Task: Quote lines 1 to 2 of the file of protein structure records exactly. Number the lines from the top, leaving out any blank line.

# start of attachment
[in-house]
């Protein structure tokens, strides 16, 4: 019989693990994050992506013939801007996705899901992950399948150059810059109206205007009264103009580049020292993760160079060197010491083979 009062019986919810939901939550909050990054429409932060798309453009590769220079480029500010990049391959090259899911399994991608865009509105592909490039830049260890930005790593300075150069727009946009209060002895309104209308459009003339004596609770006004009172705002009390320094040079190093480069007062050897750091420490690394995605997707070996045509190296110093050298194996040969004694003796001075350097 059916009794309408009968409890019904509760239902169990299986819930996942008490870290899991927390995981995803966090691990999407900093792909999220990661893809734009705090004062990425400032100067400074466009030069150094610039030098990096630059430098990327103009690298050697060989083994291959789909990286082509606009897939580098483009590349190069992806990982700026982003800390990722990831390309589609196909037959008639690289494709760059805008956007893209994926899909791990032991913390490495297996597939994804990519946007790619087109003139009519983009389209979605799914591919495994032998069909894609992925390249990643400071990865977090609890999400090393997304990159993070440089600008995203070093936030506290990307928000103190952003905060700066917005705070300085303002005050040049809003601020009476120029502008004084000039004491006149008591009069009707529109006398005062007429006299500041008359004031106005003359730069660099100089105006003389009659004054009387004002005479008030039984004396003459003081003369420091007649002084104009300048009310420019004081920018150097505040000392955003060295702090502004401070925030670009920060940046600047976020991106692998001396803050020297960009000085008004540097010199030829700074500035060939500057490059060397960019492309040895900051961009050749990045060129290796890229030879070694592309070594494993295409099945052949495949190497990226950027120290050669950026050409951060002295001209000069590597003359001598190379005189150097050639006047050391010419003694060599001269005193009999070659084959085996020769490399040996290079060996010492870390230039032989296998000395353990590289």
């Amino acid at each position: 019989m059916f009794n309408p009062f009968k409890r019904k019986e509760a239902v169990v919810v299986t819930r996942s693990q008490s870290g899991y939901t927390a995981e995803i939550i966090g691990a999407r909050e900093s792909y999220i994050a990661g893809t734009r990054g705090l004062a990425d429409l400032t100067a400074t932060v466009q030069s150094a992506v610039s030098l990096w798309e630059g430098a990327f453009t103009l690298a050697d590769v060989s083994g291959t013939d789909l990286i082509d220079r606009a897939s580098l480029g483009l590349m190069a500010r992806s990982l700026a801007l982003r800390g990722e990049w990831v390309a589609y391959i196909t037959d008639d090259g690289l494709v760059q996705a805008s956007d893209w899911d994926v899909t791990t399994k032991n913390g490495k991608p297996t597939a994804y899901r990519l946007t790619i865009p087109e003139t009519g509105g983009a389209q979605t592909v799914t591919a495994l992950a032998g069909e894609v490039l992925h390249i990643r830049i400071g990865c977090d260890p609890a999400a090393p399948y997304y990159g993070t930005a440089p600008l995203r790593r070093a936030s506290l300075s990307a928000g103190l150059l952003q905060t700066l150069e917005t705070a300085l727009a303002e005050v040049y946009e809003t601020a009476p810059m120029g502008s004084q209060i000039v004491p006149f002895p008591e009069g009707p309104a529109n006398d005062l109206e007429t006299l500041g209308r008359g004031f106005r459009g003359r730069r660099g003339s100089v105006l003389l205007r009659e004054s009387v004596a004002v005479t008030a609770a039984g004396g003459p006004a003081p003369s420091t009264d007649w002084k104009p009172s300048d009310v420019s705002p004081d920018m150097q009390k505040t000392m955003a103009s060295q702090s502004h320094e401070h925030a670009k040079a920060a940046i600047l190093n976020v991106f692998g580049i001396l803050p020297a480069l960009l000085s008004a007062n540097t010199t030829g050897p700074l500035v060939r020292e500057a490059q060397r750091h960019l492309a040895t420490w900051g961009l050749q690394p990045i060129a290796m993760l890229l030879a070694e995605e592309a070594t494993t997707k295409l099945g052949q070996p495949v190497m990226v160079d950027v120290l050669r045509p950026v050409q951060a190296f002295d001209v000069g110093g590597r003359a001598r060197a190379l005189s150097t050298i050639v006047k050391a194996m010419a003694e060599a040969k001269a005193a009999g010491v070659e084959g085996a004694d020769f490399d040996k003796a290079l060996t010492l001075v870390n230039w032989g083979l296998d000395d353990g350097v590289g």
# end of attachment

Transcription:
[in-house]
């Protein structure tokens, strides 16, 4: 019989693990994050992506013939801007996705899901992950399948150059810059109206205007009264103009580049020292993760160079060197010491083979 009062019986919810939901939550909050990054429409932060798309453009590769220079480029500010990049391959090259899911399994991608865009509105592909490039830049260890930005790593300075150069727009946009209060002895309104209308459009003339004596609770006004009172705002009390320094040079190093480069007062050897750091420490690394995605997707070996045509190296110093050298194996040969004694003796001075350097 059916009794309408009968409890019904509760239902169990299986819930996942008490870290899991927390995981995803966090691990999407900093792909999220990661893809734009705090004062990425400032100067400074466009030069150094610039030098990096630059430098990327103009690298050697060989083994291959789909990286082509606009897939580098483009590349190069992806990982700026982003800390990722990831390309589609196909037959008639690289494709760059805008956007893209994926899909791990032991913390490495297996597939994804990519946007790619087109003139009519983009389209979605799914591919495994032998069909894609992925390249990643400071990865977090609890999400090393997304990159993070440089600008995203070093936030506290990307928000103190952003905060700066917005705070300085303002005050040049809003601020009476120029502008004084000039004491006149008591009069009707529109006398005062007429006299500041008359004031106005003359730069660099100089105006003389009659004054009387004002005479008030039984004396003459003081003369420091007649002084104009300048009310420019004081920018150097505040000392955003060295702090502004401070925030670009920060940046600047976020991106692998001396803050020297960009000085008004540097010199030829700074500035060939500057490059060397960019492309040895900051961009050749990045060129290796890229030879070694592309070594494993295409099945052949495949190497990226950027120290050669950026050409951060002295001209000069590597003359001598190379005189150097050639006047050391010419003694060599001269005193009999070659084959085996020769490399040996290079060996010492870390230039032989296998000395353990590289």